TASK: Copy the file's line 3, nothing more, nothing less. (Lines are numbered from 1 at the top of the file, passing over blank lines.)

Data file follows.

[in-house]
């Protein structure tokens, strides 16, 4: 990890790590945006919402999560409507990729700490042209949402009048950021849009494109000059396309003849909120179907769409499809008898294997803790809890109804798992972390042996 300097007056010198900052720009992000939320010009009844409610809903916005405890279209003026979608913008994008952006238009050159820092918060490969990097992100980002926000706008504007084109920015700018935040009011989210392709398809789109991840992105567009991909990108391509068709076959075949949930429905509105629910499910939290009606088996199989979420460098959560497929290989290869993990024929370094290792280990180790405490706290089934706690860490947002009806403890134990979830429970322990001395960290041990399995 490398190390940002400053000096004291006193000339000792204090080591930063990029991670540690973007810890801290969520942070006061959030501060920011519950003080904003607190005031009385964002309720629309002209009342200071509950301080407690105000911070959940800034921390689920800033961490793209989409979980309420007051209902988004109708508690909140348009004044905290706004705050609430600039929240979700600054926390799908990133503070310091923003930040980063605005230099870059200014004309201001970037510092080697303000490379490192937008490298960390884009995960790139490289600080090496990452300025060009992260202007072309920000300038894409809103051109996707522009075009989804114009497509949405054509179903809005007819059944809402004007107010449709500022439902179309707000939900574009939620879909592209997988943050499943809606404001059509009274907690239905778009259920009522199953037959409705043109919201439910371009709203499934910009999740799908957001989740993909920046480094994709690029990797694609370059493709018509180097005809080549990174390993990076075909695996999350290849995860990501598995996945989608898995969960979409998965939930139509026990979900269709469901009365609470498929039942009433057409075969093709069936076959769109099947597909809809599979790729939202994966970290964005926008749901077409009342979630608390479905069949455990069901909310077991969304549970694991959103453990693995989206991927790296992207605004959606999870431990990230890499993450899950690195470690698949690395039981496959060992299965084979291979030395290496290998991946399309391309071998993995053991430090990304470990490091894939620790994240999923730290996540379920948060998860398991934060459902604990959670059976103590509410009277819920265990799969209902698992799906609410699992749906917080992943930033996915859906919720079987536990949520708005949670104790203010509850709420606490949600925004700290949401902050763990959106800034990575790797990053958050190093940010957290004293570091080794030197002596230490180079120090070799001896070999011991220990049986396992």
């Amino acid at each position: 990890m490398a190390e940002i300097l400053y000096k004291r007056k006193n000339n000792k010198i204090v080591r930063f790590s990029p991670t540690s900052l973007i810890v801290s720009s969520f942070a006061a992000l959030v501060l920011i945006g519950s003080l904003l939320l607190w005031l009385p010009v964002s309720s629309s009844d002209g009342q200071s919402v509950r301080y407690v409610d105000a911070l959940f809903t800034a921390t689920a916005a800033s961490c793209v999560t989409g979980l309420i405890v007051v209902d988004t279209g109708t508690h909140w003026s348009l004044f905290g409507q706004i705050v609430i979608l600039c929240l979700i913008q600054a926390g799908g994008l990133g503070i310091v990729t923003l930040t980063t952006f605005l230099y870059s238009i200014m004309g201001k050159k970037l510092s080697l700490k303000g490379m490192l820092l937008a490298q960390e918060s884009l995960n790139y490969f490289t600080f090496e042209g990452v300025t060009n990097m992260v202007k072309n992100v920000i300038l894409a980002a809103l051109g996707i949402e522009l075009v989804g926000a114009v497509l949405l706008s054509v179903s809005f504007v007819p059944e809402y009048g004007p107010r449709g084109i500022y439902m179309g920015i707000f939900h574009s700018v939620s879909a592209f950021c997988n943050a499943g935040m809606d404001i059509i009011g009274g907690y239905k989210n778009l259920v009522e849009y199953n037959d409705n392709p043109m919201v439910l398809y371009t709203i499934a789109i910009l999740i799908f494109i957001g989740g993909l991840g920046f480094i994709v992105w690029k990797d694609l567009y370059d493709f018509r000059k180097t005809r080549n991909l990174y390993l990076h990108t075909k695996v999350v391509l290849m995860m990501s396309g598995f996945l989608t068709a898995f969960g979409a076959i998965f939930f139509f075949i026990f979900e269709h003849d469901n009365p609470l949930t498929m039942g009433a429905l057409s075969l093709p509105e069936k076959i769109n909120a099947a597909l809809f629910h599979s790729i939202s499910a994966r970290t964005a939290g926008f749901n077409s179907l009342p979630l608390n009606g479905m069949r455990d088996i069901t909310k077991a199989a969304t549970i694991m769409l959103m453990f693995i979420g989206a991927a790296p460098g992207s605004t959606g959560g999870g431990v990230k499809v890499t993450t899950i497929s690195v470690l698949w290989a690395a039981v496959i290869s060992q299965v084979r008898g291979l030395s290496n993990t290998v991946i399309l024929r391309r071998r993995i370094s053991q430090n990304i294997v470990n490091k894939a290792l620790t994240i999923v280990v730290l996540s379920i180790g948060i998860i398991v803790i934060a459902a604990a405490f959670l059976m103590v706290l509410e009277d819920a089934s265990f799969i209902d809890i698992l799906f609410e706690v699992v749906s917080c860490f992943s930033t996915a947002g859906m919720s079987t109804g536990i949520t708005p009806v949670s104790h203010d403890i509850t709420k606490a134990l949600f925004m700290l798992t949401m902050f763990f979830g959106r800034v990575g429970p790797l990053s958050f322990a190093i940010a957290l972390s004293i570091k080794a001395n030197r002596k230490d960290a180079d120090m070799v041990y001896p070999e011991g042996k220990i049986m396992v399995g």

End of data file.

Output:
């Amino acid at each position: 990890m490398a190390e940002i300097l400053y000096k004291r007056k006193n000339n000792k010198i204090v080591r930063f790590s990029p991670t540690s900052l973007i810890v801290s720009s969520f942070a006061a992000l959030v501060l920011i945006g519950s003080l904003l939320l607190w005031l009385p010009v964002s309720s629309s009844d002209g009342q200071s919402v509950r301080y407690v409610d105000a911070l959940f809903t800034a921390t689920a916005a800033s961490c793209v999560t989409g979980l309420i405890v007051v209902d988004t279209g109708t508690h909140w003026s348009l004044f905290g409507q706004i705050v609430i979608l600039c929240l979700i913008q600054a926390g799908g994008l990133g503070i310091v990729t923003l930040t980063t952006f605005l230099y870059s238009i200014m004309g201001k050159k970037l510092s080697l700490k303000g490379m490192l820092l937008a490298q960390e918060s884009l995960n790139y490969f490289t600080f090496e042209g990452v300025t060009n990097m992260v202007k072309n992100v920000i300038l894409a980002a809103l051109g996707i949402e522009l075009v989804g926000a114009v497509l949405l706008s054509v179903s809005f504007v007819p059944e809402y009048g004007p107010r449709g084109i500022y439902m179309g920015i707000f939900h574009s700018v939620s879909a592209f950021c997988n943050a499943g935040m809606d404001i059509i009011g009274g907690y239905k989210n778009l259920v009522e849009y199953n037959d409705n392709p043109m919201v439910l398809y371009t709203i499934a789109i910009l999740i799908f494109i957001g989740g993909l991840g920046f480094i994709v992105w690029k990797d694609l567009y370059d493709f018509r000059k180097t005809r080549n991909l990174y390993l990076h990108t075909k695996v999350v391509l290849m995860m990501s396309g598995f996945l989608t068709a898995f969960g979409a076959i998965f939930f139509f075949i026990f979900e269709h003849d469901n009365p609470l949930t498929m039942g009433a429905l057409s075969l093709p509105e069936k076959i769109n909120a099947a597909l809809f629910h599979s790729i939202s499910a994966r970290t964005a939290g926008f749901n077409s179907l009342p979630l608390n009606g479905m069949r455990d088996i069901t909310k077991a199989a969304t549970i694991m769409l959103m453990f693995i979420g989206a991927a790296p460098g992207s605004t959606g959560g999870g431990v990230k499809v890499t993450t899950i497929s690195v470690l698949w290989a690395a039981v496959i290869s060992q299965v084979r008898g291979l030395s290496n993990t290998v991946i399309l024929r391309r071998r993995i370094s053991q430090n990304i294997v470990n490091k894939a290792l620790t994240i999923v280990v730290l996540s379920i180790g948060i998860i398991v803790i934060a459902a604990a405490f959670l059976m103590v706290l509410e009277d819920a089934s265990f799969i209902d809890i698992l799906f609410e706690v699992v749906s917080c860490f992943s930033t996915a947002g859906m919720s079987t109804g536990i949520t708005p009806v949670s104790h203010d403890i509850t709420k606490a134990l949600f925004m700290l798992t949401m902050f763990f979830g959106r800034v990575g429970p790797l990053s958050f322990a190093i940010a957290l972390s004293i570091k080794a001395n030197r002596k230490d960290a180079d120090m070799v041990y001896p070999e011991g042996k220990i049986m396992v399995g």